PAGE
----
The 3 Killer Ideas that Guarantee Lifetime Success
…and, when used for good instead of evil, even happiness
The Beatles were the most talented pop music group of the 20th century.
And yet they were not talented at first.
And yet they did not succeed instantly.
It’s true that something can just happen to you that makes your life better. But really, how often has that happened to you?
It’s good to learn from things that have happened to you.
But it’s even better to learn from things that have happened to other people.
You get to learn from the widest range of all human experience — and best of all, you don’t have to go through the painful experiences they did. When you take the time to learn from the the lives of others, you get valuable life lessons at a very cheap price.
So what are the lessons from the Beatles story?
Lesson 1: Success takes hard work
If you remember only one thing about the Beatles’ early years, it will be that they worked hard. In Hamburg, they were performing in bad conditions for between six and eight hours a night, seven days a week.
And they weren’t just performing the same things, over and over. They were learning.
They were learning how to keep an unruly audience entertained so they would stay and buy more drinks, when they had no experience doing so and no idea of how to do it.
They were learning how to come up with new ideas try them out, and keep trying until they found something that worked.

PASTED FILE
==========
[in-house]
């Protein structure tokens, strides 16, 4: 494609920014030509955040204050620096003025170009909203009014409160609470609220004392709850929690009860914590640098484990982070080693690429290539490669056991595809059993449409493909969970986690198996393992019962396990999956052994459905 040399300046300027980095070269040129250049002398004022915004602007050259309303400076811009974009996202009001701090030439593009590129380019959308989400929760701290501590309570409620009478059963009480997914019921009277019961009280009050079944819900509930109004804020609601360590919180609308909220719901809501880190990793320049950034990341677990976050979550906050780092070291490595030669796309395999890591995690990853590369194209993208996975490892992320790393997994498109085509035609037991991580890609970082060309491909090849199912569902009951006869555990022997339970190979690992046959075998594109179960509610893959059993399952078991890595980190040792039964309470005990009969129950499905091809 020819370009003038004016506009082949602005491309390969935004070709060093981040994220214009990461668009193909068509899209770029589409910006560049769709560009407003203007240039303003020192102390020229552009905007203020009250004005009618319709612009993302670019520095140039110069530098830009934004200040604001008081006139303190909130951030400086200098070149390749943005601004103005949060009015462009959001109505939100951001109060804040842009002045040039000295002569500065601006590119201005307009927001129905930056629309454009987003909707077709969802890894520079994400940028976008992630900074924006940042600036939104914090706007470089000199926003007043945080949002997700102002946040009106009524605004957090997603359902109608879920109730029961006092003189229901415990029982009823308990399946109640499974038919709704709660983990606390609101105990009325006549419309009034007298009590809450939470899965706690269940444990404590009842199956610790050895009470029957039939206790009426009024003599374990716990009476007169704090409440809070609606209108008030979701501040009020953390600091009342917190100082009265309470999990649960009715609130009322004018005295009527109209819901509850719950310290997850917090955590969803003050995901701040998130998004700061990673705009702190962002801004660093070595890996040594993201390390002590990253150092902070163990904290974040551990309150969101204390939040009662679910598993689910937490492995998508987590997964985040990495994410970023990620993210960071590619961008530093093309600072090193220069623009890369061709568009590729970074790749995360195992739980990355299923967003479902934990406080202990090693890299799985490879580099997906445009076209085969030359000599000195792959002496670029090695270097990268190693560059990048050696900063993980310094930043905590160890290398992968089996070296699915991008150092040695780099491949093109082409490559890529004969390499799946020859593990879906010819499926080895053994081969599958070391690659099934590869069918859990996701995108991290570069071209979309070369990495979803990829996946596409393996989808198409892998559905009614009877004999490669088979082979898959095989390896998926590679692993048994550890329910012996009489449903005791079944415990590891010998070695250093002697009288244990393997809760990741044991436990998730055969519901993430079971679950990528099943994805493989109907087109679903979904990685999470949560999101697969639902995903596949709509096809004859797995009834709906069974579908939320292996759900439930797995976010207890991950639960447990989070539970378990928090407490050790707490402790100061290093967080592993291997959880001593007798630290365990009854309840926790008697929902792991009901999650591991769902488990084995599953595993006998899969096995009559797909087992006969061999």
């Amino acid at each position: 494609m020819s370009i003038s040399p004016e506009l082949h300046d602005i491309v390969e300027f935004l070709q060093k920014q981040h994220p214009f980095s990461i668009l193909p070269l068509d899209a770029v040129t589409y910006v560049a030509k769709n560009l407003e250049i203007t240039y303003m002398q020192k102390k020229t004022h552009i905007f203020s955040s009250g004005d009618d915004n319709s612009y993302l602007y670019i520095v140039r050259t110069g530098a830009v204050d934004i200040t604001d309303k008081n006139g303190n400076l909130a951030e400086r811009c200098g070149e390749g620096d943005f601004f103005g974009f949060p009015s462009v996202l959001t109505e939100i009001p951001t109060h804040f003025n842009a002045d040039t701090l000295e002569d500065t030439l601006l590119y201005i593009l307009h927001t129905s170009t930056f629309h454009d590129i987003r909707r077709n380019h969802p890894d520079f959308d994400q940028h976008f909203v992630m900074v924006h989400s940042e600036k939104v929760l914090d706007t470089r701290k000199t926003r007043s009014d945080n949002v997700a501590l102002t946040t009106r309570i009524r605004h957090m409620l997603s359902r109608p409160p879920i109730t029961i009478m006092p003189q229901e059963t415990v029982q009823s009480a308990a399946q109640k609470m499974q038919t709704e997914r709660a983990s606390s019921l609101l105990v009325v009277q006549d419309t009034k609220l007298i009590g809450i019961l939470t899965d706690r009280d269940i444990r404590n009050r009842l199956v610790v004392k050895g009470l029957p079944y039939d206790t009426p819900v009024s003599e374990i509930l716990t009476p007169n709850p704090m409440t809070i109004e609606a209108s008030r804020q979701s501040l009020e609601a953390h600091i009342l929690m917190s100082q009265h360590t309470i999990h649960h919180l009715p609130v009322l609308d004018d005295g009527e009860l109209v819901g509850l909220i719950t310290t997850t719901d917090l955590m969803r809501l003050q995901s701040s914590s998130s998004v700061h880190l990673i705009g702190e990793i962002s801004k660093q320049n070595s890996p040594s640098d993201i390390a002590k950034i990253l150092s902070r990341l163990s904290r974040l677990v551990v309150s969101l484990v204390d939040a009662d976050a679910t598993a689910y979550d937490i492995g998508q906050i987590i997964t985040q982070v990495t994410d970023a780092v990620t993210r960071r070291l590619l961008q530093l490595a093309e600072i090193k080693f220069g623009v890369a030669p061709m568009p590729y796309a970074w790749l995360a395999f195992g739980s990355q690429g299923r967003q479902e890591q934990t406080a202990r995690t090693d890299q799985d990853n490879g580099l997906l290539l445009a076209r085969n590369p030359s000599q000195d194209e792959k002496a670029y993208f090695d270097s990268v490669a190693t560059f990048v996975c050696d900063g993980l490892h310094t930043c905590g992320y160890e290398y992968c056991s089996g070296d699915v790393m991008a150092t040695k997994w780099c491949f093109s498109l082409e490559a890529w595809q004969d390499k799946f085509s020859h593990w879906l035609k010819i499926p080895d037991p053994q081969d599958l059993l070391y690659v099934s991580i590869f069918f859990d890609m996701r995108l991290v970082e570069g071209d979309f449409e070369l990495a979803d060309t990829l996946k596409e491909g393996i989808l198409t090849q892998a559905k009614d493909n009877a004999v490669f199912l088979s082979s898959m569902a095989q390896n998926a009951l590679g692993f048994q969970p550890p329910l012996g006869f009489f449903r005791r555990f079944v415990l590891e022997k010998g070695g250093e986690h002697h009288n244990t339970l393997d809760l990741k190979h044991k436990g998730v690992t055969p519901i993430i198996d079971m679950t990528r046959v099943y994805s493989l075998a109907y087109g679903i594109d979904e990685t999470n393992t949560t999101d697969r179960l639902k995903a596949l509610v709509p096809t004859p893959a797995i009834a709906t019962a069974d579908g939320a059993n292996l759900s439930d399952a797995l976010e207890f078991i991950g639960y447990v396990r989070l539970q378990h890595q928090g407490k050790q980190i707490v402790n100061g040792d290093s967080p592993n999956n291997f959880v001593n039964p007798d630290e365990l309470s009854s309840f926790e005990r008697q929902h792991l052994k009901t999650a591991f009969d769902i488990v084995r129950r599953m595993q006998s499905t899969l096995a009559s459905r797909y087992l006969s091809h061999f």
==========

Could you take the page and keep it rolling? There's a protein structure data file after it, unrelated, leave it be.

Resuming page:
They were learning how to fail, keep trying, and eventually find success.
All of this was hard work, and they did it with no days off.
Lesson 2: Success takes time
Think about it: the Beatles were immensely talented, but they didn’t start that way. It took time–lots of it.
All the techniques for improving your life (like the ones above) are based on replacing bad habits with new, positive ones. That doesn’t happen overnight because the brain doesn’t work that way. Repeated practice of new behaviors over time causes certain neurons in the brain to strengthen their connections and others to weaken theirs, strengthening the new habit and weakening the old one.
The eventual result is to make effortless a behavior that started out as being impossible.
This is how you develop a new habit, learn a new skill, and get better at existing skills.
Lesson 3: Success takes grit
One dictionary defines grit as “firmness of character, indomitable spirit, pluck.”
I think of grit in terms of the following qualities, all of which the Beatles showed during their time in Hamburg:
- Commitment: The Beatles were committed to the goal of moving from being a bunch of just-fooling-around amateurs to becoming a professional band. Commitment is what replaces your wandering through life with a life-changing purpose.
- Determination: Without this, the Beatles would have returned home the day after they arrived–or a week later, a month later, or a year later. Determination is what keeps you working toward a goal instead of giving up.
- The will to endure: The Beatles had to endure a lot — the squalor of the their lodgings and the red-light district they lived and worked in; the grueling hours; the strain of always being out of their depth and urgently needing to improve. Pursuing your goal will sometimes lead you into extended periods of discomfort or misery. In such cases, determination alone will not be enough. If you want to succeed, you must decide to endure whatever stands between you and your goal.
Though in some cases people reach their goals using only the above three qualities, research shows that “Follow-through was also the single best predictor of significant accomplishment in science, art, sports, communications, organization, or some other endeavor.” And what fuels follow-through?